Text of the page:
For the wind energy sector to become truly competitive and maximise its contribution to the energy transition, it needs to get better at sharing operational data.
That is the finding of a report by ONYX Insight – a leading provider of predictive data analytics and engineering expertise to the global wind industry – looking at data access and ownership in the wind industry.
According to the report, the wind energy sector needs to adopt data sharing practices in other industries such as those used in aviation if it is to compete with fossil fuels and play a fundamental role in the energy transition.
The white paper entitled Data Access and Ownership: How the wind industry can leverage knowledge from rail, aviation and shipping looked at how original equipment manufacturers (OEMs) in these sectors share data with operators and sought to assess what lessons the wind energy sector could learn.
It concluded that the wind industry has the most to learn from aviation where data belongs to asset owners and all parties have a stake in its fair usage. This collaboration has enabled the development of tools that can predict when maintenance is required, which have helped to drive down operational costs and increase aircraft up-time, thus reducing disruption.
While the wind industry has been quick to adopt digitalisation and predictive maintenance practises, lack of access to data is holding it back from realising the full benefits of this technology. Missing data has the potential to give operators more detailed insights, enabling better asset management, long term O&M planning, and enhancing strategic maintenance. Unexpected turbine failure contributes to 58 per cent of OPEX costs, the bulk of which is reactive, unplanned maintenance that could have been avoided.
Specifically, improved data sharing could lead to new analytical methods such as the application of Artificial Intelligence (AI) to improve turbine performance. The massive potential of AI is recognised throughout the industry, but these methods have to date been hampered by the lack of clean, cross-platform, normalised data. Improved data sharing has the potential to fully unleash AI and lead to a significant reduction in LCoE (Levelised Cost of Energy) across the renewables sector.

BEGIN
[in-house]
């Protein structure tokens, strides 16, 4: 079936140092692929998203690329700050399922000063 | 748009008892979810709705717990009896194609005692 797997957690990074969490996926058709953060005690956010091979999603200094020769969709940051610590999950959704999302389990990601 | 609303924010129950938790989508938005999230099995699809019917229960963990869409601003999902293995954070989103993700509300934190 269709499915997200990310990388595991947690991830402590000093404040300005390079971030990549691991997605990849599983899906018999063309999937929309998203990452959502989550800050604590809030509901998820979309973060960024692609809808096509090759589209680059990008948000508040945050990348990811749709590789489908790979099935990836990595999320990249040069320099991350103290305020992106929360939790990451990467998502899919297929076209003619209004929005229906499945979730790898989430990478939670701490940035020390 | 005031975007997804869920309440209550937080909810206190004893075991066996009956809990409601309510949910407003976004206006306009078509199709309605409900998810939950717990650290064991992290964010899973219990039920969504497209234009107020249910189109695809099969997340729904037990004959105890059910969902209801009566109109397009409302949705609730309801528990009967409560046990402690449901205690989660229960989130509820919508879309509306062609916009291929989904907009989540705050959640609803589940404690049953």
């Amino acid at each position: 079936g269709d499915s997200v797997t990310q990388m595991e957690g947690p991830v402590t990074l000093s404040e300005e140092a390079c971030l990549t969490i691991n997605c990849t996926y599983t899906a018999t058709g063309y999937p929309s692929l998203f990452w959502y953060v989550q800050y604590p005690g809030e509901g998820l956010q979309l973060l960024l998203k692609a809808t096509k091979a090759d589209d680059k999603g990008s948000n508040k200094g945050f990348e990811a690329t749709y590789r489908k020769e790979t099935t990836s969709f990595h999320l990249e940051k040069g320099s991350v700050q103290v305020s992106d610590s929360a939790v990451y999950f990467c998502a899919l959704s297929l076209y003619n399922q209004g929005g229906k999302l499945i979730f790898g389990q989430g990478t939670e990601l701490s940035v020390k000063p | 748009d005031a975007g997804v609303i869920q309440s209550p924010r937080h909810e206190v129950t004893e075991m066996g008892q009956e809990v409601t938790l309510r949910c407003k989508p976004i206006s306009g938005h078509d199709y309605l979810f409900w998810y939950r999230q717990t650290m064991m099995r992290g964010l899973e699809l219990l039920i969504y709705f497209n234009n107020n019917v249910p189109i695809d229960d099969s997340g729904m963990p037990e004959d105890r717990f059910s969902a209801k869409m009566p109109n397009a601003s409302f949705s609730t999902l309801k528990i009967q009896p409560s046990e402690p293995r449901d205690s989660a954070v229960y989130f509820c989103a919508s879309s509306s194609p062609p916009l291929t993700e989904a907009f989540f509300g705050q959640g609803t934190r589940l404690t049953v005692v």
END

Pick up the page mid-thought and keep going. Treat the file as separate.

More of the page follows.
The report also found that turbine owners need to better leverage their contract negotiation position to ensure the sharing of data becomes a contractual requirement and that these negotiations are not left until after the contract is signed, when bargaining power is lost.
Currently, most OEMs in the wind energy sector can restrict access to data. Among the top 12 CMS (Condition Monitoring System) hardware providers, comprising over 80 per cent of market share, only one gives turbine owners and operators full CMS data access. Four CMS providers offer limited access and seven give no access to data at all, limiting owners’ maintenance and servicing options.
Bruce Hall, CEO, ONYX Insight, said: “With a rapidly falling LCoE, solar energy is gaining market share. The wind sector needs to continually look for ways to increase its competitiveness and boost efficiencies to realise its crucial role in the energy transition. This will ensure that our future energy mix is diverse and takes full advantage of the technologies available to drive decarbonisation. Collaborating on data access is a critical example of how the wind industry can do this.
“Our report shows there is no universal or standard approach to data sharing, but wind should follow aviation’s lead by empowering owners and operators. To be clear, OEMs shouldn’t be put into a position where they are having to provide intellectual property around design – that data belongs to them. However operational data is different; open access to operational data is critical as it helps owners get the very best out of their asset.
“The technological advances and increased reliability that could be derived from better sharing of data are crucial in accelerating the green agenda, and play a huge role in driving down the cost of energy to make wind more competitive.”